Health & Wellness

Spring into better health – Nutritionally Speaking

So, we have longer days now that we have turned our clocks back, and while we still have remnants of our recent snow storm, spring is around the corner.
We will soon be cleaning out our garages, putting away our winter clothes and tires, so we might as well get rid of some of that extra winter weight and toxins!
Along with tips for a cleansing diet to get ready for Spring, we’ll review this week an easy exercise routine using the PACE interval protocols.
Physician and author Elson Haas, MD, gives several reasons for cleansing.
”We cleanse/detoxify to rest or heal our overloaded digestive organs and allow them to catch up on past work and get current,” Haas said. ” At the same time, we are inspired to cleanse our external life as well, cleaning our rooms, sorting through the piles on our desks and clarifying our personal priorities.”
An internal cleansing program gives us the opportunity to shed that extra weight and toxins that have built up during the winter, and get our bodies ready for summer activities.
Our bodies are constantly working hard to maintain balance, and part of that process is our innate ability to rid ourselves of toxins. We do so with each breath as we exhale, when we perspire and, of course, in the restroom as we eliminate.
Let’s explore how our body’s detoxification frees our vital cellular and organ activities to function productively and efficiently.
First is the cardiovascular system, which links all of our organs via our blood. Blood flows throughout our bodies oxygenating and sending nutrients to each cell. Blood also carries communication molecules to our liver, a major site of detoxification.
Blood is sensitive to toxins and, once poisoned, can deposit toxins throughout the body.
Lymph also flows through our bodies via our lymph nodes filtering out bacteria, viruses and other organic matter. The lymph system can be considered a pre-filter for the liver, keeping the liver from being overloaded.
After the filtering process lymph is returned to the bloodstream through the thoracic duct.
Besides breaking down foods, the digestive tract eliminates undigested food, filters food and intestinal bacteria and removes toxic substances. The intestines, liver and gallbladder are the major organs of detoxification.
The intestines are a physical barrier, stopping foreign molecules and other toxins from entering our bodies.
The liver is the body’s major organ for cleansing the blood. Toxins are neutralized in the liver; they then pass to the gallbladder to be absorbed by bile for elimination through our feces.
If you are sensitive to perfumes or are intolerant of caffeine and other chemicals found in the environment, you may benefit from the support of milk thistle, a liver-protecting herb. Taken daily until your body no longer overreacts will help your body eliminate toxins.
Our kidneys act as filters for the blood, working to remove cellular waste. The sweat glands throughout our bodies act as an important avenue of elimination. Exercising or using a sauna provides an opportunity to remove toxins through sweating.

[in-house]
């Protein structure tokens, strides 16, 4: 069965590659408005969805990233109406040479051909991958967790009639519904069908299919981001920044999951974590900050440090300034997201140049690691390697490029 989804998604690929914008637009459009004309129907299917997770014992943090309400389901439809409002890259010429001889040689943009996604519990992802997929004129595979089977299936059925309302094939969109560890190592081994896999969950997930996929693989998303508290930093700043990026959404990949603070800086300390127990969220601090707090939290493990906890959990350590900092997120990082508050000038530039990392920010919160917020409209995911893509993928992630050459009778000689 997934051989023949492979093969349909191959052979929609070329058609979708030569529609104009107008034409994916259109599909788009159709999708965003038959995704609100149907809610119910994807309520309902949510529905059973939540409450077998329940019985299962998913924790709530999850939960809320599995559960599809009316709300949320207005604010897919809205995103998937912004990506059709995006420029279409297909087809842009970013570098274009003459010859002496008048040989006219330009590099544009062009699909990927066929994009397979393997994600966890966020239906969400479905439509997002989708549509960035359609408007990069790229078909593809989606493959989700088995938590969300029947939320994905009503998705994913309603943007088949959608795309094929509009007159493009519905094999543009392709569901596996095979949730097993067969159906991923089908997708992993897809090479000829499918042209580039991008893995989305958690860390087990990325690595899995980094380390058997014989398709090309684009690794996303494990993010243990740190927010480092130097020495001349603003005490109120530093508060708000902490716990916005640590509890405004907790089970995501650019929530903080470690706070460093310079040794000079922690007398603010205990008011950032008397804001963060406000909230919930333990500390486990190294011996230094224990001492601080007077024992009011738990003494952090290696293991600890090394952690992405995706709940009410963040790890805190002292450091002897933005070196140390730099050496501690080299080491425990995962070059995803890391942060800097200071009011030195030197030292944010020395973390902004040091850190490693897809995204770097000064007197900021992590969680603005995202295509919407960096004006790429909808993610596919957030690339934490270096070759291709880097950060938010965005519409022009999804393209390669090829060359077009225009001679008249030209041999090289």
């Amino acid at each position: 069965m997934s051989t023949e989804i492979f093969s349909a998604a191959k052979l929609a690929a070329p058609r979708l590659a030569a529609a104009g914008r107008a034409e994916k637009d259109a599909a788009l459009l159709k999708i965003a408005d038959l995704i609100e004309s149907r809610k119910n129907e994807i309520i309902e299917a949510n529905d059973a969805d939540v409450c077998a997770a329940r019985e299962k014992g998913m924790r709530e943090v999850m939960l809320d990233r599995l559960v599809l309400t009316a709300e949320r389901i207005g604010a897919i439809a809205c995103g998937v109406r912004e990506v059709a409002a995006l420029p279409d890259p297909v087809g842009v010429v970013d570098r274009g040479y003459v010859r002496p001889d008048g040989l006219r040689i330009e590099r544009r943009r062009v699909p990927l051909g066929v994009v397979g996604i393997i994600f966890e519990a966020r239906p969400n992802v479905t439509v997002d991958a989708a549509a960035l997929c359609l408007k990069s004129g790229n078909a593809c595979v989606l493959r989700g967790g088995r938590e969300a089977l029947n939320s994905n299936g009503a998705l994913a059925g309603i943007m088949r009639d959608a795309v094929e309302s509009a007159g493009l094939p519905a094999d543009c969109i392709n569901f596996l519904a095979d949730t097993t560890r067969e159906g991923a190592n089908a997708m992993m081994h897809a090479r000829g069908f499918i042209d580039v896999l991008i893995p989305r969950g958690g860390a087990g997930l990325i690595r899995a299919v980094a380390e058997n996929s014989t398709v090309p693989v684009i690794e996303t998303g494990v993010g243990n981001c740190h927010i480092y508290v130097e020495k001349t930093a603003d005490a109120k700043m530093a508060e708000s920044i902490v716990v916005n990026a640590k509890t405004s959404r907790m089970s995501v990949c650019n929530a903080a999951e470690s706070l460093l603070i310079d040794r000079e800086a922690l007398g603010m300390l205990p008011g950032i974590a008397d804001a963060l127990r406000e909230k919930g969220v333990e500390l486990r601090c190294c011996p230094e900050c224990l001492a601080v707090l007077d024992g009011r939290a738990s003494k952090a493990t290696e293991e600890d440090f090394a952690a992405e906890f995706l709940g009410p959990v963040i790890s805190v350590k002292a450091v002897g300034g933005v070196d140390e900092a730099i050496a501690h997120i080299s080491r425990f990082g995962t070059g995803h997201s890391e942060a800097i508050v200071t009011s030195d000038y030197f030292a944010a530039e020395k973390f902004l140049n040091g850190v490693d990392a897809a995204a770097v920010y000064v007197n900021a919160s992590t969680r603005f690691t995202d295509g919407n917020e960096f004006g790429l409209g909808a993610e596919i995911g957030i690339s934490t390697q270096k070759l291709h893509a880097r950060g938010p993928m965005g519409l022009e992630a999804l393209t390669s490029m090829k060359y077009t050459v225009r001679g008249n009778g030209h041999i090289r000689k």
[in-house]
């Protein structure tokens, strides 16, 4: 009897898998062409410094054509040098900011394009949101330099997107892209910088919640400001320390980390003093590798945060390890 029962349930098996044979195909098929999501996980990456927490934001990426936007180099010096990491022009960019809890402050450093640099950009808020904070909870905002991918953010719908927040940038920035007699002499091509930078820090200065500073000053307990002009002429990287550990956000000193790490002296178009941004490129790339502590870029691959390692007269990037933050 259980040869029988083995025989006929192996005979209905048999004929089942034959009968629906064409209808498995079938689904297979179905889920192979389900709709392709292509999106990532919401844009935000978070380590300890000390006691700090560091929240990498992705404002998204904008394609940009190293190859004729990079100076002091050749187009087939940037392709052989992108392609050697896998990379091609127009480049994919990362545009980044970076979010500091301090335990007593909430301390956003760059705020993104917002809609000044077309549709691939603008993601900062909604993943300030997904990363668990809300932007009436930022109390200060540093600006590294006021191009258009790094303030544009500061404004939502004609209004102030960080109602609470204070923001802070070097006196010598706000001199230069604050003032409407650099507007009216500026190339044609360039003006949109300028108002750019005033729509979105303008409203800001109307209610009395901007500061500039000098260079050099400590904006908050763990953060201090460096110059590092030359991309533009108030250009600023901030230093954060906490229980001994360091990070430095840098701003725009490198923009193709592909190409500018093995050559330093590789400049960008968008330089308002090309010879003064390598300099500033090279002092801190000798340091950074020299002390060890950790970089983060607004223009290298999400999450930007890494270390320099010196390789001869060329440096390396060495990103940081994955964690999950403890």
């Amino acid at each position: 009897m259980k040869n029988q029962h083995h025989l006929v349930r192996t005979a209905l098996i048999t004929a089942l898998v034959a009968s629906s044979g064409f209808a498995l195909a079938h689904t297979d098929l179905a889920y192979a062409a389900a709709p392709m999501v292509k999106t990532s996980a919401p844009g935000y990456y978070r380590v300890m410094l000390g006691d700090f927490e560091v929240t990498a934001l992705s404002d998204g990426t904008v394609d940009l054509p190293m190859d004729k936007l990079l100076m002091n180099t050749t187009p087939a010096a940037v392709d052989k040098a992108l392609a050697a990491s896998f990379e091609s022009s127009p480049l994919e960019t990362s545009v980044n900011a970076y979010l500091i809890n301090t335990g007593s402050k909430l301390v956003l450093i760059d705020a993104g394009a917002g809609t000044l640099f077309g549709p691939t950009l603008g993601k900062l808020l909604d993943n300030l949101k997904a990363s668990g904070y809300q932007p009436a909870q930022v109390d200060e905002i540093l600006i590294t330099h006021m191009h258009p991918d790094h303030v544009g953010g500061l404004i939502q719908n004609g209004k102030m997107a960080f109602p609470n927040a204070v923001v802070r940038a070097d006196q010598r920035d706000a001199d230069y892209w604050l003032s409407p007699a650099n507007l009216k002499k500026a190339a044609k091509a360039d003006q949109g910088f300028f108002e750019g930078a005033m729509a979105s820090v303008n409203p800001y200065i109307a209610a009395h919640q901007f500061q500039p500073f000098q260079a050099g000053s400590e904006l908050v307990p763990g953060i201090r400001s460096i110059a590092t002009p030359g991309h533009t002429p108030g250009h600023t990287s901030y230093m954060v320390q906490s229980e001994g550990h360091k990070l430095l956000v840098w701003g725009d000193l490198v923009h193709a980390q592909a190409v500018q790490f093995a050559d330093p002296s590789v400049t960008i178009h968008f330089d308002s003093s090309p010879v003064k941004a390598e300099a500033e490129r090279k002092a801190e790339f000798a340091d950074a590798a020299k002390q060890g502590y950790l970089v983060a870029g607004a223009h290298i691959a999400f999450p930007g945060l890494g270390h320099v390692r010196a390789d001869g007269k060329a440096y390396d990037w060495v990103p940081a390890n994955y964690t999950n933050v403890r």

Lastly, our lungs eliminate a variety of wastes, mainly carbon dioxide.
With the toxins we all accumulate, I suggest a pre-cleanse diet:
In her book, ”The Fast Track Detox Diet,” noted author and nutritionist Ann Louise Gittleman PhD, calls her preparation the ”prequel.” She suggests at least a week of preparation before any cleanse.
Foods to eliminate for the ”prequel” are coffee, dairy products and most grains. This will reduce much of the stress on our digestive systems and help your body get ready for your cleanse and eliminate empty calories.
Include in each meal a portion of liver loving steamed greens such as kale, collards, broccoli or brussels sprouts.
Gittleman also suggests diluted unsweetened cranberry juice (four ounces juice with 28 ounces of water for each quart). The cranberry juice helps flush away toxic fluids which can account for 10 to 15 pounds of extra water weight, according to Gittleman. Try picking some dandelion greens from your yard, which taste great steamed and are a great spring liver tonic.
To make sure your elimination pathways are open, mix in some ground flaxseed or psyllium powder or some chia seeds a couple of times a day in your diluted cranberry juice. For many people, just sticking to eating as this ”prequel” suggests will result in improved health and sustainable weight loss!
The PACE program (interval training), designed by Dr. Al Sears, MD is a sustainable exercise protocol that can be tailored to each individual, whatever your fitness level is in conjunction with your cleansing diet. Dr. Sears has many Youtube videos to guide you online.
For the first week, exercise at a low intensity for 20 minutes, on alternate days. Increase slightly the intensity each session. Only push yourself according to your level of conditioning.
During the second week, do intervals of exertion and recovery totaling 20 minutes. When your first eight minutes of exertion is completed, rest for two minutes, but don’t stop moving – just adjust your pace to an easy one that will let your heart rate recover.
Then do another eight minutes, but at a higher intensity, followed by a two-minute rest period.
During your third week do three intense periods of exercise, getting progressively more intense spaced between two-minute lower-intensity rest periods.
With a cleansing diet, supporting our organs of detoxification, and added exercise, let’s all look forward to more time outside after our long winter.
For more information on this and other health-related topics, come in to see me at the Eugene Natural Grocers store. We offer free classes and free one-on-one health coaching sessions, so call 541-345-3300. Find our store’s schedule of free classes at



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